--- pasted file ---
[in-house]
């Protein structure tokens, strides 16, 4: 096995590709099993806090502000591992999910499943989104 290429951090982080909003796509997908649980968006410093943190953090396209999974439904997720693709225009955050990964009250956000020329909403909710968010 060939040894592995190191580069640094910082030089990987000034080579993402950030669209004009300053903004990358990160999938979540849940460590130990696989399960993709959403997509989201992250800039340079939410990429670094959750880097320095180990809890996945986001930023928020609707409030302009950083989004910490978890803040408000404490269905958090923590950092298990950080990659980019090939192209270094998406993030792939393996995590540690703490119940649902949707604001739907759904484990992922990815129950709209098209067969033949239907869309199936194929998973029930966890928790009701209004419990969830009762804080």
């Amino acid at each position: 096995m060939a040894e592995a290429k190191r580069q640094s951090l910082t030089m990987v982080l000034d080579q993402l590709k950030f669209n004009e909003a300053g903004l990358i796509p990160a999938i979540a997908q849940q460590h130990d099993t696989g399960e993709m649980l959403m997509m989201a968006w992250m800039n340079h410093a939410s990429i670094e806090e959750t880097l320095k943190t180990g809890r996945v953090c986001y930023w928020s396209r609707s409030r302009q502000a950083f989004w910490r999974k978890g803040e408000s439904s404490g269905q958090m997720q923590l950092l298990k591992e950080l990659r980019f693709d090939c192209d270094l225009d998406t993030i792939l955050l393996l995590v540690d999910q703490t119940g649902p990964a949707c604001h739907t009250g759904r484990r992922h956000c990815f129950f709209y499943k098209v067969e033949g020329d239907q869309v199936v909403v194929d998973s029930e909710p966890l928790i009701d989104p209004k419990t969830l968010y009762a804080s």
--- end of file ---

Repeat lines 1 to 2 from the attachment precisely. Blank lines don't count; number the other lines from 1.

[in-house]
């Protein structure tokens, strides 16, 4: 096995590709099993806090502000591992999910499943989104 290429951090982080909003796509997908649980968006410093943190953090396209999974439904997720693709225009955050990964009250956000020329909403909710968010 060939040894592995190191580069640094910082030089990987000034080579993402950030669209004009300053903004990358990160999938979540849940460590130990696989399960993709959403997509989201992250800039340079939410990429670094959750880097320095180990809890996945986001930023928020609707409030302009950083989004910490978890803040408000404490269905958090923590950092298990950080990659980019090939192209270094998406993030792939393996995590540690703490119940649902949707604001739907759904484990992922990815129950709209098209067969033949239907869309199936194929998973029930966890928790009701209004419990969830009762804080």